Your book is good, surprising and unfamiliar and brave.
    I live in Hastings, NY and worked at City College as a librarian. There are many West Africans in Harlem now as I am sure you know.

    I am presently laid off from a different college where I went to have more time to write and teach writing. Moving to this other college proved a foolish decision.

    So, I am in Taos with many memories floating by and licking some wounds.

  2. Beautiful blog tonight, Bonnie. Thanks for the heads up. Loved Gail Sheehy’s Passages, as well as Pathfinders and New Passages. All three books are on my shelf. Just thinking they would be good re reads. I’ll be ordering this book tonight from Amazon. Sending love your way, Arti❤️

  3. SO good, dear Bonnie. I’ll be looking for this book, as well as that path-breaking earlier one … which for some reason I never read in the 70s.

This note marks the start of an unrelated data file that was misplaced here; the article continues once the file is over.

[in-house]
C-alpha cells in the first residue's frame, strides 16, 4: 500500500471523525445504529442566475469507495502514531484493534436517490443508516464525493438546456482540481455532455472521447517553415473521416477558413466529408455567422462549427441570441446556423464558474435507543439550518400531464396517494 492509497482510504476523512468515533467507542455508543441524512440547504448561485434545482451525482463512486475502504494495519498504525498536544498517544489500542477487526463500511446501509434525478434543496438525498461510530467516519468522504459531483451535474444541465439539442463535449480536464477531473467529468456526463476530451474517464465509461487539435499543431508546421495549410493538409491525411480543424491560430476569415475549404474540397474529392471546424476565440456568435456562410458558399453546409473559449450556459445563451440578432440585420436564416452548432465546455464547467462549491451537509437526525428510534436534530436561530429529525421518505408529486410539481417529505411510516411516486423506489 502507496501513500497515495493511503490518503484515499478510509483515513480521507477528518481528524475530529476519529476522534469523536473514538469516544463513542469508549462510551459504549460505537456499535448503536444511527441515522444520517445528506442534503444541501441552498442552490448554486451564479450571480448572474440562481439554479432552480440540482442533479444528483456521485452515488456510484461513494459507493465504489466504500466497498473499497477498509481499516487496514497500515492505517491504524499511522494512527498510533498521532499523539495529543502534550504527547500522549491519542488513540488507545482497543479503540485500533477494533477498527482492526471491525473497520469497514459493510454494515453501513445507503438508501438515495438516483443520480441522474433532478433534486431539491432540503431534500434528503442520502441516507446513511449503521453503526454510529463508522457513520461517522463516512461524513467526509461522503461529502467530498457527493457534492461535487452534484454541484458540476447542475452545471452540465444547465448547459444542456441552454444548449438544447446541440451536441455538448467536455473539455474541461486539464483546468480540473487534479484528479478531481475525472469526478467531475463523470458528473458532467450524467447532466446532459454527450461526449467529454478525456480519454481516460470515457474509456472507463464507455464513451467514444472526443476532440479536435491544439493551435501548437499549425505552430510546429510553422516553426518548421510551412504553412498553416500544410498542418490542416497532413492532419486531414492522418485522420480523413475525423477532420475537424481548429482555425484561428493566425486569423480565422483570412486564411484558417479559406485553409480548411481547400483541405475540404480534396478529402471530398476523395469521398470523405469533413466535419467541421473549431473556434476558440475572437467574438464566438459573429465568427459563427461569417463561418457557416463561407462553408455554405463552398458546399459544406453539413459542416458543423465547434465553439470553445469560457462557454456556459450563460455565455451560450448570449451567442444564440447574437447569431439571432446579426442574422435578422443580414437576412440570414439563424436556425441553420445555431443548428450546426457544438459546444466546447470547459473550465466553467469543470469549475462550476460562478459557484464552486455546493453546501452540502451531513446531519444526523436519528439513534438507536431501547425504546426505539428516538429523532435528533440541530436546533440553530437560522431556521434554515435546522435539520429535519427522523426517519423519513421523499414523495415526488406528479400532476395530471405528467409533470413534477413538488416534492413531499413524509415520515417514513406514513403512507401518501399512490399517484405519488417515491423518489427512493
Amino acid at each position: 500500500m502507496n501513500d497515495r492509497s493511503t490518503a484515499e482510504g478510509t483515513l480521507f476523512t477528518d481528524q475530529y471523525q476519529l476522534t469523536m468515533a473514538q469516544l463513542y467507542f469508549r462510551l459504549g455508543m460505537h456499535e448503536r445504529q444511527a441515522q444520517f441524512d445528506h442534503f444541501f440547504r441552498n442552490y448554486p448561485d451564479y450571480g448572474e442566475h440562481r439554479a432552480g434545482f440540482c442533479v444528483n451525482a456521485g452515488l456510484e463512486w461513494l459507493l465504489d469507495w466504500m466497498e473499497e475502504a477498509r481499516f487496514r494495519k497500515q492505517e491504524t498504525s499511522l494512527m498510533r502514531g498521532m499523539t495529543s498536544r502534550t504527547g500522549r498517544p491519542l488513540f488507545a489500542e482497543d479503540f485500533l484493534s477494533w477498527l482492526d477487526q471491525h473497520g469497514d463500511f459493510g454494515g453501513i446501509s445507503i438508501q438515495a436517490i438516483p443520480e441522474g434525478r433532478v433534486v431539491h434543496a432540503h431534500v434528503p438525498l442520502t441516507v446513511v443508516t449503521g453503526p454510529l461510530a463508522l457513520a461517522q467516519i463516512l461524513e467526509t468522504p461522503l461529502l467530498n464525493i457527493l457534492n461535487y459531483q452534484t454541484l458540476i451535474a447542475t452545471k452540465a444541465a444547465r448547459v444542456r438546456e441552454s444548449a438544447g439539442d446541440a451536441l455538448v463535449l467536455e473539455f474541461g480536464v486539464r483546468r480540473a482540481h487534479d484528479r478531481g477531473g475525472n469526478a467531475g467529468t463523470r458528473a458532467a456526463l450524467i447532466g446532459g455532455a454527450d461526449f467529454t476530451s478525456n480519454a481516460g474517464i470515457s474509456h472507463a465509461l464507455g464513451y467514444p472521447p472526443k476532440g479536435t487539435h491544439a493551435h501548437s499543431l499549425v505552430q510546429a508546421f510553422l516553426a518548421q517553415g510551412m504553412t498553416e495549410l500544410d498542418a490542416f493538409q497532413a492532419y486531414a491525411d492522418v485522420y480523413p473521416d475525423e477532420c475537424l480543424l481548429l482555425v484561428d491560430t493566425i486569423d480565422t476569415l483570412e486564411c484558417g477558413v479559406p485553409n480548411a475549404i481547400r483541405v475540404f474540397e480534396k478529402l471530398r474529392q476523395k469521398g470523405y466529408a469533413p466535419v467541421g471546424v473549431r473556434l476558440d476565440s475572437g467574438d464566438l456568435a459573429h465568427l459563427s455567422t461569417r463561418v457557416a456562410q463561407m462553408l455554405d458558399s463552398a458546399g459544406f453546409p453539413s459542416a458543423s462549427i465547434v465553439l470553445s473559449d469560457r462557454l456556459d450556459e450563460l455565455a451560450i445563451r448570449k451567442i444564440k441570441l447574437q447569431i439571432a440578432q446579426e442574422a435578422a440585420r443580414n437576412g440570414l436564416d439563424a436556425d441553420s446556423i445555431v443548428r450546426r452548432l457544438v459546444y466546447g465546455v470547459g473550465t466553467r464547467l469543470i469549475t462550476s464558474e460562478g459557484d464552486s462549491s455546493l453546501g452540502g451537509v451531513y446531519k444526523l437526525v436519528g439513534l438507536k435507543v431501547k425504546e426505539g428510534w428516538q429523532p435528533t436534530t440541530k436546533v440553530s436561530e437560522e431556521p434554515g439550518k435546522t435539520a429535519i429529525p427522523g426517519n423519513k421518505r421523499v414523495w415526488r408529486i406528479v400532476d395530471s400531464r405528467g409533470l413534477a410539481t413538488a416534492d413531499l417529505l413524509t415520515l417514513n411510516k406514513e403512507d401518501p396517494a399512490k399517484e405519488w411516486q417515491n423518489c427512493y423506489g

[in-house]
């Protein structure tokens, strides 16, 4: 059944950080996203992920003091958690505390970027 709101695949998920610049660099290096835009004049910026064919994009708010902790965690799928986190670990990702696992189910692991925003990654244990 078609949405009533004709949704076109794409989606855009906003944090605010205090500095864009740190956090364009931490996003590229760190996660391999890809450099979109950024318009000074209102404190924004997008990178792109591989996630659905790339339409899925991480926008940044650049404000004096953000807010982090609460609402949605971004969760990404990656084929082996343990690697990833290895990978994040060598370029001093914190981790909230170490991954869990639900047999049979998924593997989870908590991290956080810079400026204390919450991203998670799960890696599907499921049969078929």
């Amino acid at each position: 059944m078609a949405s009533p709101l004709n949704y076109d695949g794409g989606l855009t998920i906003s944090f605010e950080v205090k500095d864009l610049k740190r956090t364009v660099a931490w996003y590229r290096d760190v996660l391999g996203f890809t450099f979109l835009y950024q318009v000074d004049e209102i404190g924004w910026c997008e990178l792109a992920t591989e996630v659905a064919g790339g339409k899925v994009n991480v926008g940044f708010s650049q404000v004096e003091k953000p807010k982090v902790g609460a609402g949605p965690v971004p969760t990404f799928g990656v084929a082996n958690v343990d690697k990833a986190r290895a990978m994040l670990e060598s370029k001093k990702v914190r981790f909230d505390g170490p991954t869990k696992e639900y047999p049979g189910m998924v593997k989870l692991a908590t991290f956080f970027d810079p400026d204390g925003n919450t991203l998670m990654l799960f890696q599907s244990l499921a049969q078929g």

Large hugs from Guanajuato!

    1. Thank you, Ana. The next time you’re in SMA, you’ll probably be able to find the books at the Biblioteca bookstore. Oh! And you must visit me here now too! — Hugs back to you, BB

  4. I think that is why we connected when I met you briefly last year at the Writer’s Conference. I knew you were a woman who dared as I have all my life. Fear is a GREAT motivator….Now i do try to live a life without fear and am motivated more by peace and tranquility…….

  5. Thank you B for this one. I think I need to read it too. Passages was such an influence on so many women. I want to hear the voice of a 78 year old vital woman. A role model to be sure. Xo